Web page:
Making Sense of Ford’s Latest Financial Releases
I’ve seen quite a few headlines this morning about Ford’s latest financial releases.
One indicates that Ford’s annual profit streak now stands at three years and counting. The NYT indicates “Ford Posts Third-Straight Annual Profit”.
Elsewhere, it was all about the shares falling nearly 5% after the report was issued.
However, one has to actually read the articles as a group to get a full picture. Ford indeed has made it three straight years of profits, and this year got to take advantage of a one-time tax accounting charge that allowed it to reap a huge quarterly profit that boosted both quarterly and annual results.
The issue is that there was a significant slowdown in Europe and Asia and that excluding the special items, the net profit per share was below the consensus estimate. Losses in Europe quadrupled during the quarter and flooding in Thailand led to losses in Asia. Profits were slowed in South America due to competition.
Excluding the special items, profits fell to $1.1 billion, 20 cents per share, from $1.3 billion (30 cents per share) a year ago. The analysts average was expecting 25 cents per share, which would be nearly $1.2 billion.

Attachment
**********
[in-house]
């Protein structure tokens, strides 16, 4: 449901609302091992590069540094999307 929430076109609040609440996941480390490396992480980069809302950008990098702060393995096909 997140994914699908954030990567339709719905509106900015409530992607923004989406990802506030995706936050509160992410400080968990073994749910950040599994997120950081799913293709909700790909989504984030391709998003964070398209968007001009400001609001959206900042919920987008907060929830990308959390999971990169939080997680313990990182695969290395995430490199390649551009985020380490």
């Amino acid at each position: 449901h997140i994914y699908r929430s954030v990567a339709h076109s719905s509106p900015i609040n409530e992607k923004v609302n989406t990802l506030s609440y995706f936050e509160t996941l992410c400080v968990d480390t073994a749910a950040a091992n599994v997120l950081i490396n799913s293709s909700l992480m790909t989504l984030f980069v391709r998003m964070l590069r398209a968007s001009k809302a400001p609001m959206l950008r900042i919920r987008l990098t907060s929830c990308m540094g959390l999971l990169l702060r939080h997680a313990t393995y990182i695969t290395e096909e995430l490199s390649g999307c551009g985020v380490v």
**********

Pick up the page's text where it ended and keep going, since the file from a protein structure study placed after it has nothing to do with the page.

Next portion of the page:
The special item includes a tax-related gain of $12.4 billion as a result of an accounting change. That pushed the full year net income to $20.2 billion, which is the highest since 1998.
So, what can we take away from all this? Well, there’s the fact that the company’s struggles are largely the result of a natural disaster in Thailand, which can be overcome by a resumption of supply chain production. However, the problems in Europe and South America are more troublesome and point to choppy water ahead for the automaker.
In sum, it looks like a bumpy road ahead for Ford.